Every time I make plans further out than a few weeks it gives me pause. Especially during a year like 2020. It just, well, reminds me of lying in the hospital knee-jerking to my defense mechanism of making lists and reciting my work schedule. One of my nurses told me that I needed to stop and focus on getting through the heart attack first. “You are thinking way too far out right now” were her words as I recall. I guess that’s why I have tried to loosen up as much as I have. Recovering Type A personality disorder as I like to joke about it with friends. But yeah, it’s a topic I see a lot of other writers taking up. Two articles caught my eye earlier this morning on top of Sugarloaf Mountain. This is my weekly Sunday morning 2-mile training hike. Folks are talking about this mass loss of motivation. A hit to our collective self-respect as it were. What it makes me wonder about, however, is the force of connection to other human beings and how it actually improves us to share and to be a part of other people’s lives. Which is what the other article touches on, the loss of friendships.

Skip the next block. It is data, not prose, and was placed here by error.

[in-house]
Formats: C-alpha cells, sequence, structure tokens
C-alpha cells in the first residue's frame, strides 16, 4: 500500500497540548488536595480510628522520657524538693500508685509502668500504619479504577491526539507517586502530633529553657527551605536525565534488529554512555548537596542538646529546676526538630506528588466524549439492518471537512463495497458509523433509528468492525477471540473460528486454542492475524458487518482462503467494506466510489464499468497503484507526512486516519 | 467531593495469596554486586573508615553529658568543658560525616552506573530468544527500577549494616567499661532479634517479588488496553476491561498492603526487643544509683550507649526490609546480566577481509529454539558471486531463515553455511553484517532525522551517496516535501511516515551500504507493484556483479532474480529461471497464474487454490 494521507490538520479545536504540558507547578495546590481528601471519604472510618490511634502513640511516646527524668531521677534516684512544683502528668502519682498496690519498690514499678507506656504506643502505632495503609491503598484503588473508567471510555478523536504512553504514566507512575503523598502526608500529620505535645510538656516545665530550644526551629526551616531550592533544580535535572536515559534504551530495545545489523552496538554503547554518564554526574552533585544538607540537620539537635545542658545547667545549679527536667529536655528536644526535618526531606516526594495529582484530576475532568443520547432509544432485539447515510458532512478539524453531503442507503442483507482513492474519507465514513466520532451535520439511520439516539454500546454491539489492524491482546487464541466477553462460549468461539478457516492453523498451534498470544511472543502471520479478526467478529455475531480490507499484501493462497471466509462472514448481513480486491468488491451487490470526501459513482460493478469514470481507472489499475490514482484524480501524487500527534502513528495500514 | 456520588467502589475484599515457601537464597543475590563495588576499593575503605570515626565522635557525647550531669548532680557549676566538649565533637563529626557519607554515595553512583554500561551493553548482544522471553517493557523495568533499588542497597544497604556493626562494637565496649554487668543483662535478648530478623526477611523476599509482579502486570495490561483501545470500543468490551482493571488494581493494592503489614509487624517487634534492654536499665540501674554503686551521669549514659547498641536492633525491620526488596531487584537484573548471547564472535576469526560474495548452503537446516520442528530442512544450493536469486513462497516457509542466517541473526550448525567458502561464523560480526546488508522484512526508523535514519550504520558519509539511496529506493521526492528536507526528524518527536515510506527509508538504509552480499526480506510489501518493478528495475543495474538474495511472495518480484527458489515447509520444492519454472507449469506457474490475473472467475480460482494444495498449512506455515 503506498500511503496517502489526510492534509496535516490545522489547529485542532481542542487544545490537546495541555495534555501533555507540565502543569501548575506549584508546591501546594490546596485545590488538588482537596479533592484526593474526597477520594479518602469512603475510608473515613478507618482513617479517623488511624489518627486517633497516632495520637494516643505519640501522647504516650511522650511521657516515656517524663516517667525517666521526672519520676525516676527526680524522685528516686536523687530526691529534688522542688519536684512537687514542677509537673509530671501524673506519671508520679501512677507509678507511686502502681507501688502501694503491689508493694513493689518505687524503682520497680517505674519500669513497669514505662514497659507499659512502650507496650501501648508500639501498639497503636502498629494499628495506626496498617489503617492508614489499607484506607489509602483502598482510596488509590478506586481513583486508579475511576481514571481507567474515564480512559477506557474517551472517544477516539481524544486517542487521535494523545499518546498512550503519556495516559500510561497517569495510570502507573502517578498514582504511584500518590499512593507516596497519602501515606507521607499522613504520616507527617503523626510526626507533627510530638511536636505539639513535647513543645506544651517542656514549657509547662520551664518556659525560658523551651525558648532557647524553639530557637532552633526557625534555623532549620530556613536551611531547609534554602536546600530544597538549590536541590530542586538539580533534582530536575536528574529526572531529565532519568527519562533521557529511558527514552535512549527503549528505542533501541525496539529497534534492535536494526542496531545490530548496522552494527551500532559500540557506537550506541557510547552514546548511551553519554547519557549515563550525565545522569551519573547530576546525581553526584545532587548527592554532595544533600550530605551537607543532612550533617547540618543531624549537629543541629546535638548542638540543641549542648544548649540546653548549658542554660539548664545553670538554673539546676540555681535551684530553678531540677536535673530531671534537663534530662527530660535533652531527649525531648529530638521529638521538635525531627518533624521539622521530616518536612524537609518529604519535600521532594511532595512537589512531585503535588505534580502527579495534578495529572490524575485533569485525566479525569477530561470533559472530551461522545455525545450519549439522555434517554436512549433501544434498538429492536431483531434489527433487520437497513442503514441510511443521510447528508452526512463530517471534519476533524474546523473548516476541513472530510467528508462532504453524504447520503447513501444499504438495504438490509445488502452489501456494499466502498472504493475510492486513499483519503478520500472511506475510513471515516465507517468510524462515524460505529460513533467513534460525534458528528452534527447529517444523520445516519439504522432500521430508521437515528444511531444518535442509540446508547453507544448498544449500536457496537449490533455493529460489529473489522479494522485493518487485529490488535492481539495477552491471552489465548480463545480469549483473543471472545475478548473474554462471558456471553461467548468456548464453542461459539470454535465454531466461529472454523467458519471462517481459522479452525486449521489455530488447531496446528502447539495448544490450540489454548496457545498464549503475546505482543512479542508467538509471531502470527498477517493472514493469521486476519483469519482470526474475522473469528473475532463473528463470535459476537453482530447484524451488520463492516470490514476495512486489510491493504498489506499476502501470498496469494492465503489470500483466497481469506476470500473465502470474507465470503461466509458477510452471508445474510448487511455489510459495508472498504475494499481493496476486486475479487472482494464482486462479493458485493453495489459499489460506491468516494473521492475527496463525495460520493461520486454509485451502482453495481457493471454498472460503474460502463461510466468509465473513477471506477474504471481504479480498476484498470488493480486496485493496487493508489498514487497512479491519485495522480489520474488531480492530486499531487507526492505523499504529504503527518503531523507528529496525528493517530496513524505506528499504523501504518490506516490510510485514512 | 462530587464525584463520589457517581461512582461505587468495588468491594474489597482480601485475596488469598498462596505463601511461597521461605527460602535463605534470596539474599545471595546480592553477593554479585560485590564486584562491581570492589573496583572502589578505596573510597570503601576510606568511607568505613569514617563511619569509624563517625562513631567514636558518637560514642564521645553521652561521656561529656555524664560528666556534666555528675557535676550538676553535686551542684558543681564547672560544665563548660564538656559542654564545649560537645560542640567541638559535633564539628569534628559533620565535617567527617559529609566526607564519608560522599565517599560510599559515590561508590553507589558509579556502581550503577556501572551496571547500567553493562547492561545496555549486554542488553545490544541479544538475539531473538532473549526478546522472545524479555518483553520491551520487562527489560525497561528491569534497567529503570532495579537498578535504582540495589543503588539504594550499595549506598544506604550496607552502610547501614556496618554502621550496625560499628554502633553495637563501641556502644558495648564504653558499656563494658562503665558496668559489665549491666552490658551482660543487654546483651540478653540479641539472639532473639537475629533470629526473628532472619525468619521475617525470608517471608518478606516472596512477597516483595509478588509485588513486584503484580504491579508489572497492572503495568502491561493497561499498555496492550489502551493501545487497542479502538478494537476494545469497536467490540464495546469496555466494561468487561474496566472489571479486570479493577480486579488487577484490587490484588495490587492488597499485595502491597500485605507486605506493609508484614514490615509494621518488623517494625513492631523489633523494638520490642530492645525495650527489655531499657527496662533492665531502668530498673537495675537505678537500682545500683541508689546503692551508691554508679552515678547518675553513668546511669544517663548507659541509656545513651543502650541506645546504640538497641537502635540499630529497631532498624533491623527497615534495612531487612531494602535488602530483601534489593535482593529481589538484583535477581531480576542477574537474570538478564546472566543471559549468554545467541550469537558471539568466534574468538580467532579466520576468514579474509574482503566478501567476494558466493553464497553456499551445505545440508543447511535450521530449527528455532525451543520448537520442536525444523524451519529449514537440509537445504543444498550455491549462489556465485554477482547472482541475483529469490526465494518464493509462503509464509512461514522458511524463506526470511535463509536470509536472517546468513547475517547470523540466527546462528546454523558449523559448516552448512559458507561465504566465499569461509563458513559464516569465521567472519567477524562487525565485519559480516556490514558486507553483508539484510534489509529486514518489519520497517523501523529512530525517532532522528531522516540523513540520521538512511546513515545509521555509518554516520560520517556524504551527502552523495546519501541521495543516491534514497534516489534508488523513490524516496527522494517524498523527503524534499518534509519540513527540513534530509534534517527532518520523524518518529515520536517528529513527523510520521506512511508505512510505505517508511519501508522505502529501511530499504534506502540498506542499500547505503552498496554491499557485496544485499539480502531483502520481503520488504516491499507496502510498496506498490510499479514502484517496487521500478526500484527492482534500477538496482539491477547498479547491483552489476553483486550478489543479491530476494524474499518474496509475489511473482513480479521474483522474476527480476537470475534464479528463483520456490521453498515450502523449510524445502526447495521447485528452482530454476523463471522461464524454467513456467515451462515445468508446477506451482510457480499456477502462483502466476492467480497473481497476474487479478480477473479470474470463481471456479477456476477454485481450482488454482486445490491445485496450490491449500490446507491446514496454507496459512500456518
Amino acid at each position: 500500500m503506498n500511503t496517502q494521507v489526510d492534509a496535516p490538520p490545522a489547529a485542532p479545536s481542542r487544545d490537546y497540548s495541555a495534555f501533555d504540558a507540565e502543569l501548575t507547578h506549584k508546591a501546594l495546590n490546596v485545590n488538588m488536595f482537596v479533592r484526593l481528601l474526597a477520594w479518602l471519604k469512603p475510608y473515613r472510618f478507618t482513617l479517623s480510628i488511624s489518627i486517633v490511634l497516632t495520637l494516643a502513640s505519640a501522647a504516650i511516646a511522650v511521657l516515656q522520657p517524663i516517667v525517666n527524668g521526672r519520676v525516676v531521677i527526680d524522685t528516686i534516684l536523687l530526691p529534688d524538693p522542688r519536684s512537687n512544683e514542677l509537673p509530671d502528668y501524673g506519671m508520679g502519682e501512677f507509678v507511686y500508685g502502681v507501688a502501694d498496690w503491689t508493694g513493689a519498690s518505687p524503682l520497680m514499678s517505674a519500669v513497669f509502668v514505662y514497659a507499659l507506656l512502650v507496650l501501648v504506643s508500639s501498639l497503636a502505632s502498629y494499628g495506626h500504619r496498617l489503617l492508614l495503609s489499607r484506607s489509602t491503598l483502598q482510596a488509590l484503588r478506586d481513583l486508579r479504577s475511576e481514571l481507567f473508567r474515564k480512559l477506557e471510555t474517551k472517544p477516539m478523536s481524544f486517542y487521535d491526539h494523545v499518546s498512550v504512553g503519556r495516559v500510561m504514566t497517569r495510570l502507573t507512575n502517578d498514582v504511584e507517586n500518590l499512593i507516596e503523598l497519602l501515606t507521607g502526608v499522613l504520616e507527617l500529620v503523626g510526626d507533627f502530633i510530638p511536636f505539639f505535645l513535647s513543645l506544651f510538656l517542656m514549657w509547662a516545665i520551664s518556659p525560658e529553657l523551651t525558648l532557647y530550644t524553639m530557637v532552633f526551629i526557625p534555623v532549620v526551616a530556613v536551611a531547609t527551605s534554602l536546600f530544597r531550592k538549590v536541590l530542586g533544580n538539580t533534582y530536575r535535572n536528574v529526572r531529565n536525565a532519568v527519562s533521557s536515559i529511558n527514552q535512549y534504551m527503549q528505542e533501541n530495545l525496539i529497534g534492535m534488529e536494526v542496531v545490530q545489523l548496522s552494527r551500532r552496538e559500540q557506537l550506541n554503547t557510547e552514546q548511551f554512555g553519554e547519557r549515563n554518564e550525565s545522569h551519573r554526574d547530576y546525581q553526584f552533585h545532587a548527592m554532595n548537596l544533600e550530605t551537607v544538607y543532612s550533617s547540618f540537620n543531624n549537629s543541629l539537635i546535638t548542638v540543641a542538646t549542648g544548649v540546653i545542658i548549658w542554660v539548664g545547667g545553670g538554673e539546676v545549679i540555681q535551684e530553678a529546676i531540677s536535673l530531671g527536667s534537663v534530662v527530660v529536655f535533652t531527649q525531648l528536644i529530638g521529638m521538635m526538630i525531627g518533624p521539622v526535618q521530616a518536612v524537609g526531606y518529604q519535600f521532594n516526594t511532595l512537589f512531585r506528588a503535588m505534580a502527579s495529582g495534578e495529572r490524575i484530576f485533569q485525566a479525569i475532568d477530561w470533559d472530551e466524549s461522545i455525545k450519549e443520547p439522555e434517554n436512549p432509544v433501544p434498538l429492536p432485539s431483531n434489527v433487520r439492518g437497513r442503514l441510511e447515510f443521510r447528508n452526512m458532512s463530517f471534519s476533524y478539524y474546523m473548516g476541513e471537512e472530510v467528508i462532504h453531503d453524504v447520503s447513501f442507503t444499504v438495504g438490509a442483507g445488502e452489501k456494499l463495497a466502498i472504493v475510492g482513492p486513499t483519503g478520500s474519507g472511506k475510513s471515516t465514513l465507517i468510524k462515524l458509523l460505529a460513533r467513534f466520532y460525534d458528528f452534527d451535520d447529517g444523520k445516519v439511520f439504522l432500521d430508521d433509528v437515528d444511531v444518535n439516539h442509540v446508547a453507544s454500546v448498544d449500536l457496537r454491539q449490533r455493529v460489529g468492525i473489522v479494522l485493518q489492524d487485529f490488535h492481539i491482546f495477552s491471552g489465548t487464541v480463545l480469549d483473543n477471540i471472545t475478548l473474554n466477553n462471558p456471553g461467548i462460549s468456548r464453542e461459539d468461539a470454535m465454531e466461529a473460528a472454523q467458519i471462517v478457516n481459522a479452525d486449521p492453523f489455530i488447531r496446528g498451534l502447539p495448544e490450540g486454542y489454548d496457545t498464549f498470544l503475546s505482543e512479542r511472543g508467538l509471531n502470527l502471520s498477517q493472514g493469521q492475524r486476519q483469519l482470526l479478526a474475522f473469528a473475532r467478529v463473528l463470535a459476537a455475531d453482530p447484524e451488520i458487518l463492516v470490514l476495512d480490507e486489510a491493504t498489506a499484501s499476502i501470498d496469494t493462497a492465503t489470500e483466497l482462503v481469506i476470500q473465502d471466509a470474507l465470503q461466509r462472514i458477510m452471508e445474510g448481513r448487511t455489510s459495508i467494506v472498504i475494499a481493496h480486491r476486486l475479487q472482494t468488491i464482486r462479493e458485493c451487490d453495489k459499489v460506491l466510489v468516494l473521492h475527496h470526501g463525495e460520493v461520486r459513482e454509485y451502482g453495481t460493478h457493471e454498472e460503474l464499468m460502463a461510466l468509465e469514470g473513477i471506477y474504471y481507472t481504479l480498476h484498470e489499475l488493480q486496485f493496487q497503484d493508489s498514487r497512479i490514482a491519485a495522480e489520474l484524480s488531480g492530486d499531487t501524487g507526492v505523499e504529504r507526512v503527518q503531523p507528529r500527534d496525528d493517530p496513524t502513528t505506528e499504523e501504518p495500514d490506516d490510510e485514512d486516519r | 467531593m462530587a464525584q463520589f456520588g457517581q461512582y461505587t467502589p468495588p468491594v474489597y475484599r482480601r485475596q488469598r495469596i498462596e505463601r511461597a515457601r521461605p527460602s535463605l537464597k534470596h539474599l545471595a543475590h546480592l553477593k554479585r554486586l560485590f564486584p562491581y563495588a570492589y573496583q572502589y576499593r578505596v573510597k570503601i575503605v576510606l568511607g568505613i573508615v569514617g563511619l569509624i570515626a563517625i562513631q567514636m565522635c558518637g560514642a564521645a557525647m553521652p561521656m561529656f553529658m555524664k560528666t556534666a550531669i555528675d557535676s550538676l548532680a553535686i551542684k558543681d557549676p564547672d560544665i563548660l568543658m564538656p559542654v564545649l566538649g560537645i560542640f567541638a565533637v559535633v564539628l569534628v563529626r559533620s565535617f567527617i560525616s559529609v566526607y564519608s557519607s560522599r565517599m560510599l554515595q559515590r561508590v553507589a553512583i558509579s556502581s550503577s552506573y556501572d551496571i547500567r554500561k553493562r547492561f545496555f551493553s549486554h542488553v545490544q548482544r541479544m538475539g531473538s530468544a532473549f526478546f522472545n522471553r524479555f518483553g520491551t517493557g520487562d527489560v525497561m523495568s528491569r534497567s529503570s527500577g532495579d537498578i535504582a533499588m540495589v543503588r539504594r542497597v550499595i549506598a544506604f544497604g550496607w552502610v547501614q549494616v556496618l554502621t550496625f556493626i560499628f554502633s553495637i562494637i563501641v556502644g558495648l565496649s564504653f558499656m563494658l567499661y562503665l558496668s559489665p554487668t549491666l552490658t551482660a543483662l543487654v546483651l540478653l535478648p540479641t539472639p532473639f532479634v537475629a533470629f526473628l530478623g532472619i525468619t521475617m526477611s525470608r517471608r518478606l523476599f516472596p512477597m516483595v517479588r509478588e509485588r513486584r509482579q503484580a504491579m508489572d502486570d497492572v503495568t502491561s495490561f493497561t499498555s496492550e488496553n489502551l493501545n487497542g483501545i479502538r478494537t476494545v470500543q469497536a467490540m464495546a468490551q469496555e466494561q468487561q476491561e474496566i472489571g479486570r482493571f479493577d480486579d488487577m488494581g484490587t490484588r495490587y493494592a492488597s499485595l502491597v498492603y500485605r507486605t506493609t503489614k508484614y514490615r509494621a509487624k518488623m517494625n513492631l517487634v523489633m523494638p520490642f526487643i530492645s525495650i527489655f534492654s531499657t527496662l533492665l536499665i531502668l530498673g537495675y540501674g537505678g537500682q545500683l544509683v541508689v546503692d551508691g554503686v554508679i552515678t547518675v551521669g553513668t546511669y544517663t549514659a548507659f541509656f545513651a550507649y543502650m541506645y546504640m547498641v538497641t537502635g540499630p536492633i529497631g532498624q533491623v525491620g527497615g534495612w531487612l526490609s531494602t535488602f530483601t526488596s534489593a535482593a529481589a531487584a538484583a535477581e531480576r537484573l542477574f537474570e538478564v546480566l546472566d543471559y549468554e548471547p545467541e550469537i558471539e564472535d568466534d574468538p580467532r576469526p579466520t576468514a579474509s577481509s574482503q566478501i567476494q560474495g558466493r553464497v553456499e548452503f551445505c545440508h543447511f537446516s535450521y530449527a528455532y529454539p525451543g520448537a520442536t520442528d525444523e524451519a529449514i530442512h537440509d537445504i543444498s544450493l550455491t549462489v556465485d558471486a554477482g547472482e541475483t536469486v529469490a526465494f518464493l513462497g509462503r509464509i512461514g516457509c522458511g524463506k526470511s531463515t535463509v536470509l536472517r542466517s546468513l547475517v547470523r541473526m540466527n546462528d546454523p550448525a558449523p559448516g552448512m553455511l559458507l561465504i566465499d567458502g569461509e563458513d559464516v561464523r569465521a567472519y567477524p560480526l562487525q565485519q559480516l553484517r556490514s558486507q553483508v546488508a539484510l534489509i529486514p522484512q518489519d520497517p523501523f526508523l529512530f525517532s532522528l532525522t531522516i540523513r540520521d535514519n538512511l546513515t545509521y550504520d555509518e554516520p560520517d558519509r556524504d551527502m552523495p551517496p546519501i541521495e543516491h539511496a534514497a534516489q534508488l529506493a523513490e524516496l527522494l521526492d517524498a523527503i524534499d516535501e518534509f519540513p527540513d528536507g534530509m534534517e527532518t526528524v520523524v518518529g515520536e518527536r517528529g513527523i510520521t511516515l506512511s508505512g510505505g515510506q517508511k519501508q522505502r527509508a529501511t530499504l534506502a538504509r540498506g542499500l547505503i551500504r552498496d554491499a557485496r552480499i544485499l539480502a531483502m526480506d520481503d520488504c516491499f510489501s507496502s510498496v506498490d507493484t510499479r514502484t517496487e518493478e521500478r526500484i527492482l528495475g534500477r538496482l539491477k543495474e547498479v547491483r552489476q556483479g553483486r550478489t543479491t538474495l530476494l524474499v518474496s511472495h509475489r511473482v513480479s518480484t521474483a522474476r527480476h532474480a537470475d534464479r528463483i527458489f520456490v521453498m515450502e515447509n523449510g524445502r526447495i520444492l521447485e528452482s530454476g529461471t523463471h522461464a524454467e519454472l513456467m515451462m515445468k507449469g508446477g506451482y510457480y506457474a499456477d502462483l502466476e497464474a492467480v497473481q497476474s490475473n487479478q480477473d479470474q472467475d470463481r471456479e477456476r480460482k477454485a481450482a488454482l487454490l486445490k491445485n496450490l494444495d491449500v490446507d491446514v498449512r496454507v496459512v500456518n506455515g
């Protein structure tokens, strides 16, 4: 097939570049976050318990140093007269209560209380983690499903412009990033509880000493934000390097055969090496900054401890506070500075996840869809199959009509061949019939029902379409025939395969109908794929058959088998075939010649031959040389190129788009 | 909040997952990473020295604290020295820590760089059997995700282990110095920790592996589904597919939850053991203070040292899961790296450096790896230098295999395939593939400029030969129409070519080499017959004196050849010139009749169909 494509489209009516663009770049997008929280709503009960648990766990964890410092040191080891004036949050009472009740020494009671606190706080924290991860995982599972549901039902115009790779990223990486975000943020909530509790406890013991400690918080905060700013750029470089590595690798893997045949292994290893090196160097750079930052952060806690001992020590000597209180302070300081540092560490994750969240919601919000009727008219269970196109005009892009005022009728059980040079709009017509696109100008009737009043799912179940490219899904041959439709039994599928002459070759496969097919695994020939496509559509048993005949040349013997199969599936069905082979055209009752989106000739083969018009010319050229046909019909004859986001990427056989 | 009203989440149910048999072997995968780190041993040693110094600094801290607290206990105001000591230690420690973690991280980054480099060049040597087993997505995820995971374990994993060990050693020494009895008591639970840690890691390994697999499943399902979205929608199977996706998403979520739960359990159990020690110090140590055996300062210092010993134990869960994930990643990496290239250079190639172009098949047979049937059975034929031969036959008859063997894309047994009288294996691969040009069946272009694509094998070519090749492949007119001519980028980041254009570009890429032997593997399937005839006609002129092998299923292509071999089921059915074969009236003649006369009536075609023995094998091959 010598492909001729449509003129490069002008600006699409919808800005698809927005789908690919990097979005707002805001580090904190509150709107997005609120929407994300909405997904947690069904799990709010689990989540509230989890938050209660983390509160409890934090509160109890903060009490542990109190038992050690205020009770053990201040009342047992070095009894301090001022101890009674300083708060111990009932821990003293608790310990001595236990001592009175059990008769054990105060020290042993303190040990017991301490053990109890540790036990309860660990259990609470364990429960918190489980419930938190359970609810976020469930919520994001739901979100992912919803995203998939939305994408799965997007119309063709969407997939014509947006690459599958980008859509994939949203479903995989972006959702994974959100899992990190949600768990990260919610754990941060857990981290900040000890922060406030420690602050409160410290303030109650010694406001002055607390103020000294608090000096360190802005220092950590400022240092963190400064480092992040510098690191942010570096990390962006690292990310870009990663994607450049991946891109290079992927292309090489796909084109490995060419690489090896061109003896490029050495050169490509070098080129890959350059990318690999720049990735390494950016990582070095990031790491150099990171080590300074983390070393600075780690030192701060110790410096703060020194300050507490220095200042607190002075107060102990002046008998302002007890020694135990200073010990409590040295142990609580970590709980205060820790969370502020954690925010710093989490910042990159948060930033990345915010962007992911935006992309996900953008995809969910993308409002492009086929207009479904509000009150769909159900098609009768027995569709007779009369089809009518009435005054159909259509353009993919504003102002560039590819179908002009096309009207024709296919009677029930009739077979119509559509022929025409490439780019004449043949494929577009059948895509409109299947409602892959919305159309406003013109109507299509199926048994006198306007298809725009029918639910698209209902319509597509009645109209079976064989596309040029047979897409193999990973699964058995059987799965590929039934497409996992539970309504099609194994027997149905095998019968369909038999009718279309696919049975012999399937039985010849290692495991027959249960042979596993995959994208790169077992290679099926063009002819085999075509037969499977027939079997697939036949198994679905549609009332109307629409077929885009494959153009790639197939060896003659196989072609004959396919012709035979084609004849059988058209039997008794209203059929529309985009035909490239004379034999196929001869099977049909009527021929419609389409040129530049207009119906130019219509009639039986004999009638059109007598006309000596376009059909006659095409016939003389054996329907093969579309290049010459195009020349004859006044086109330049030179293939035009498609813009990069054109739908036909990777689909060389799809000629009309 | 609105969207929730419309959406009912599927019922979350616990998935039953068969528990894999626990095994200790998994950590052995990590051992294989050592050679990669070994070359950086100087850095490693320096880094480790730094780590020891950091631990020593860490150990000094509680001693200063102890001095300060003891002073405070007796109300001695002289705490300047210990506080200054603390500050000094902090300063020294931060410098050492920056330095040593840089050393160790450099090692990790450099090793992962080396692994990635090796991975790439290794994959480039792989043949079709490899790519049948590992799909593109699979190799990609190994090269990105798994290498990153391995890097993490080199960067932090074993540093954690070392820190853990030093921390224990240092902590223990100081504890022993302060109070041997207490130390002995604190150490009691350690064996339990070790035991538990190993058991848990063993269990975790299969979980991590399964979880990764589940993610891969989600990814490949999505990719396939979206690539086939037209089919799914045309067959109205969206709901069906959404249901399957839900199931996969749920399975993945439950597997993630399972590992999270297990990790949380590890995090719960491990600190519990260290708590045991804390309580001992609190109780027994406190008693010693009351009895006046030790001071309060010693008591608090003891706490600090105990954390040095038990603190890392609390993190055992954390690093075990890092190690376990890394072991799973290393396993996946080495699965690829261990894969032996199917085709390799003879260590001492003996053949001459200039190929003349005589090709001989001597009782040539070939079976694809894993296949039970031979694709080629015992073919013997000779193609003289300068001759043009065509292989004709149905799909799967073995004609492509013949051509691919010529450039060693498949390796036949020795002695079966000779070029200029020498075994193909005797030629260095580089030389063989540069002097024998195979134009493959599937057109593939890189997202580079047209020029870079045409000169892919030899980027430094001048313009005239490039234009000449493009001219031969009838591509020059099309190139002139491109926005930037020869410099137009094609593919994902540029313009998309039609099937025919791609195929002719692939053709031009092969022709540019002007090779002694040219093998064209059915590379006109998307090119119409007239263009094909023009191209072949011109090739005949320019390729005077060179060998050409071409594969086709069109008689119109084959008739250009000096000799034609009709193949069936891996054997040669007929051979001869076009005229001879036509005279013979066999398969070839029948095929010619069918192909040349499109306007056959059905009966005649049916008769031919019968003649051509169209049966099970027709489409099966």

- “How to Deal With a Friendship ‘Quiet Season’ You might emerge from 2020 with fewer friendships, and that’s OK.”
- “Quarantine Has Forced Me to Confront How Little I Care About Myself; My sustained lack of motivation has forced me to question what that motivation was made of in the first place”
Obviously we are dealing with the opposite of connection this year. First hand? My motivation just tanked as depression took hold and only with great effort was I able to crest the wave… finally. It feels like a temporary win though as the root cause was not solved. I miss people. I feel lonely. Just as the second article talks, and paints a rosier picture, around losing friends. That’s something I, of course, have experienced, but it’s never without grief for me.
I have to admit, Social Media, in all it’s forms, is not for me. I decided long ago that those poison bubbles are not connection either. In fact, the deafening noise of those echo chambers got so loud for me, particularly on the horrible FaceBook platforms, that I decided to jettison and hard delete all my accounts well before the Pandemic of 2020. I, and the authors above, are talking about true human physical and emotional connection with other living breathing human beings. We may not always agree, we may criticize, there might be shoulders to lean on and arms to fall into as they wrap around us and squeeze us tight, but that’s the energy that is wholly absent this year. And part of the underlying reason for this post.